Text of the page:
You can include but not limit your diet to:
• Anchovies
• Atlantic cod
• Atlantic mackerel
• Bass (all kinds)
• Bluefish
• Catfish
• Flatfish
• Flounder
• Grouper
• Halibut
• Haddock
• Herring
• Marlin
• Monk fish
• Mullet
• Northern pike
• Ocean perch
• Orange roughy
• Pollock
• Red snapper
• Rock fish
• Salmon
• Sardines
• Shad
• Smelt
• Sole
• Swordfish
• Sunfish
Tilapia
• Trout (all kinds)
• Tuna (all kinds)
• Walleye
• Whitefish
Fish roe (fish eggs with or without their sacs) is included in this list. These are usually high in both protein and Omega 3, but contain very little fat. If you are planning on including this in your diet, always use fresh roe, as opposed to brined, dried or pickled ones. The latter ones usually contain high levels of salt.
Caviar is a good example of brined fish eggs. You should eliminate this from your diet entirely.
The best one to add to your Paleo diet are fresh roe from:
• Alaska Pollock
• Black mackerel
• Bream
• Capelin
• Carp
• Cod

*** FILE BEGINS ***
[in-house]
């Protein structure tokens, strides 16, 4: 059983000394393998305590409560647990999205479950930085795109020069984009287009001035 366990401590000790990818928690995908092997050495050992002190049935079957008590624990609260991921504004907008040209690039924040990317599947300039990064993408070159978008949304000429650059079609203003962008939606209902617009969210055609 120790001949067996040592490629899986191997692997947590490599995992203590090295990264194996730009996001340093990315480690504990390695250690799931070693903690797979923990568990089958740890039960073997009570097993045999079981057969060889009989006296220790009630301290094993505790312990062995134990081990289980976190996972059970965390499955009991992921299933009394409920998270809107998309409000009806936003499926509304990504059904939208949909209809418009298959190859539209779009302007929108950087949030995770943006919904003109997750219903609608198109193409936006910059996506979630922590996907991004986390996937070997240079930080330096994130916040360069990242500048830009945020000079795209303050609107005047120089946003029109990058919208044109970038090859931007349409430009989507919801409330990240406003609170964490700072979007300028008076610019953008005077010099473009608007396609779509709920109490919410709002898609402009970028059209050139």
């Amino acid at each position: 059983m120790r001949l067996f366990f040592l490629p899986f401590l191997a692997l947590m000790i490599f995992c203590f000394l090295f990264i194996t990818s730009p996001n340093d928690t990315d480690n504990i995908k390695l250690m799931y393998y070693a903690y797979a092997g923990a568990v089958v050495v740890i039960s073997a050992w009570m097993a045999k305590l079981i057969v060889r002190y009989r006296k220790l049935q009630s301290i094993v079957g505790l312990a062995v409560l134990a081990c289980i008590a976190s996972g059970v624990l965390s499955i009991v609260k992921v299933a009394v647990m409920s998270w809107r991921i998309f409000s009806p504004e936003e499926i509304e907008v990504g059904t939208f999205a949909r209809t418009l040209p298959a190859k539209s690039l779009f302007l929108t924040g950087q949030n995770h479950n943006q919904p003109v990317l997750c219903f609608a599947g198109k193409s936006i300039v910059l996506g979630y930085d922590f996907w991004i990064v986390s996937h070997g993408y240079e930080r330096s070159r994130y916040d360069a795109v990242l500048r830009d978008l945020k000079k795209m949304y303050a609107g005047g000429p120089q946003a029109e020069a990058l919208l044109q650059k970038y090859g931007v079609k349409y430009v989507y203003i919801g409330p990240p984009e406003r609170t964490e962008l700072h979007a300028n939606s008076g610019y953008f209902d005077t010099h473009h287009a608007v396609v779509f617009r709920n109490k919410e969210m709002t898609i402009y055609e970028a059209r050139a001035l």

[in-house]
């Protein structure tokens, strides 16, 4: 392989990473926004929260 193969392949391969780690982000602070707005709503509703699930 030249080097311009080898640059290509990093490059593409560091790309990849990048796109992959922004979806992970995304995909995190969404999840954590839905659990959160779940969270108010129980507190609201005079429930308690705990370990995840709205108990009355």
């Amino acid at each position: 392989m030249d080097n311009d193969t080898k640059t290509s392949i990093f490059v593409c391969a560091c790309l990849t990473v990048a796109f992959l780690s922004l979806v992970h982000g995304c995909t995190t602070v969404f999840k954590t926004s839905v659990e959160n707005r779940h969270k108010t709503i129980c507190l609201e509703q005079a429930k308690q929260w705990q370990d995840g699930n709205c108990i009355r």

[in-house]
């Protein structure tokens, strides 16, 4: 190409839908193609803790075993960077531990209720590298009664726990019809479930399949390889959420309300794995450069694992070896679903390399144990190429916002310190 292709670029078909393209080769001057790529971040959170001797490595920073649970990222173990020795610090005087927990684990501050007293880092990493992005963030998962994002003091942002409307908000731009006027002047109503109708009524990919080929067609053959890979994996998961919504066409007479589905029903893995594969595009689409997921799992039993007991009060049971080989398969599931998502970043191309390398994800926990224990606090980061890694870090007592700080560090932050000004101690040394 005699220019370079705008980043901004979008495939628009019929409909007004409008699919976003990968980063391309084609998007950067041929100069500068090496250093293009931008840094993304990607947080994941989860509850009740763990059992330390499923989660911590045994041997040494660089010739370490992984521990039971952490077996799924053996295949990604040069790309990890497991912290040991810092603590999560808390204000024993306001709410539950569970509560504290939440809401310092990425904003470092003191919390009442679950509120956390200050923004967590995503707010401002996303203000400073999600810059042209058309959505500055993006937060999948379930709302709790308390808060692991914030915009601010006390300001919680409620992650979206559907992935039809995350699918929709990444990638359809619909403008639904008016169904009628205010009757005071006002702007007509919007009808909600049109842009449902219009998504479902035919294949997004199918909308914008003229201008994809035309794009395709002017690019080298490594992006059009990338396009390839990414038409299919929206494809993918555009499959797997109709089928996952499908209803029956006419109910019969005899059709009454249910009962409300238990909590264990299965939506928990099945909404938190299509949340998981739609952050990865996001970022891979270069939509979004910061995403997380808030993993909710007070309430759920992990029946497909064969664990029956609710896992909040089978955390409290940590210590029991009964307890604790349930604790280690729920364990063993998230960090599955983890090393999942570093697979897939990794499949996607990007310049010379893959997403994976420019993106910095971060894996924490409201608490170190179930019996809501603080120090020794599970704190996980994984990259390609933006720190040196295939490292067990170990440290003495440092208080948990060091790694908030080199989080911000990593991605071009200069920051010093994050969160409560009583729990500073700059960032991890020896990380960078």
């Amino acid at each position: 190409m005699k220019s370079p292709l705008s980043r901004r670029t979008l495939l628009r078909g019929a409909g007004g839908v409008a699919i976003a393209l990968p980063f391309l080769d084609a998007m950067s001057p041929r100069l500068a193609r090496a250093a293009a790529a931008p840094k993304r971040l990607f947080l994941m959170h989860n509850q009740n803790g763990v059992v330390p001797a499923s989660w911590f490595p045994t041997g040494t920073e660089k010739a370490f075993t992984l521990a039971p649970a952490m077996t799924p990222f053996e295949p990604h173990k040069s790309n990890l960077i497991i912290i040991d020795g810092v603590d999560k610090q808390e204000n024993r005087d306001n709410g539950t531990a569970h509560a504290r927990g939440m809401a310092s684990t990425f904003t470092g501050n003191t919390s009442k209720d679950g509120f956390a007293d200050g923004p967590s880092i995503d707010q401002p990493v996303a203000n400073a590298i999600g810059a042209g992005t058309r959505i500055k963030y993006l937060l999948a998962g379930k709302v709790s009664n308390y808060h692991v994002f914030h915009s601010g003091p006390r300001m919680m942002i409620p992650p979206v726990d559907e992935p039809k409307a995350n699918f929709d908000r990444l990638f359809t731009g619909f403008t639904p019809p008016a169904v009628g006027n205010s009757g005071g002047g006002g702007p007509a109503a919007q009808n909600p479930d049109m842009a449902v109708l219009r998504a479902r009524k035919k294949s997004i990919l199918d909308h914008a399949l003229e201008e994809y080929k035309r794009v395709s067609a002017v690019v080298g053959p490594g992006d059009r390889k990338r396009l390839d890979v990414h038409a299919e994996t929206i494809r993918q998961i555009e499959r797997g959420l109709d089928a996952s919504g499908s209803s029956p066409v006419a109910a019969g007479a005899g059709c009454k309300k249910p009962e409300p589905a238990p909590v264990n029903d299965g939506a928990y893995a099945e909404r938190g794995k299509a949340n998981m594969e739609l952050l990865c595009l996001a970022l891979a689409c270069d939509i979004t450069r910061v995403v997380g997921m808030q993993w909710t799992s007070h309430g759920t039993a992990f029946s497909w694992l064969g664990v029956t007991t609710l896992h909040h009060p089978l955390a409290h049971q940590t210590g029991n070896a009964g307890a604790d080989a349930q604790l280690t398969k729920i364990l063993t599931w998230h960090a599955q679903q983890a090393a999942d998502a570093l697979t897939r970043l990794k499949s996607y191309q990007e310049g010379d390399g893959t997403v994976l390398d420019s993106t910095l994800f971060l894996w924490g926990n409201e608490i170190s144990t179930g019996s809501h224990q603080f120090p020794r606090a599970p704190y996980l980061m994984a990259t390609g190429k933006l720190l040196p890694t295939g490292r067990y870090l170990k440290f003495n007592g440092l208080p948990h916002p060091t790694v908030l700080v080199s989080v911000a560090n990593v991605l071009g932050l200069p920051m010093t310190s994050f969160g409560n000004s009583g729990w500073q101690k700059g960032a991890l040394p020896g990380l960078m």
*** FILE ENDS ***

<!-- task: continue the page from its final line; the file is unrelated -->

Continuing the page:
• Flathead mullet
• Flying fish
• Herring
• Illish fish
• Lump fish
• Paddle fish
• Pike
• Salmon
• Sardine
• Shad
• Smelt
• Sturgeon
• Swordfish
• Tuna Fruits
Fresh fruits are always great additions to any diet, but try to limit portions of those that contain high levels of starch, sugar and fat (e.g. bananas and avocados, etc.) as these could entice you to gain weight.
Some of the best ones you should include in your diet (but do not limit yourself to) are:
• Apple
• Apricot
• Avocado*
• Banana*
• Berries (all kinds)
• Breadnut and jackfruit
Caimito
• Cantaloupe
Cherimoyaand custard apples
• Cherries
• Coconuts*
Durian*andMarang*
• Figs
• Grapefruit andPomelo
• Grapes
• Guava
• Kiwi fruit
• Lemon
• Lime
Lychee
• Mango*
• Mangosteen
• Melon (all kinds)
• Nectarine
• Orange (all kinds)
• Papaya
• Passion fruit
• Peach
• Pear
• Persimmon
• Pineapple
• Pomegranate
• Plum
Rambutan
• Rhubarb
• Star fruit
• Tangerine
• Watermelon
*Use sparingly
Lean Meat For the Paleo diet, it would be better to use organic grass-fed and not grain-fed meat. Always choose fresh cuts as opposed to processed or frozen ones.
Examples of common meat items are:
• Beef
• Lamb
• Pork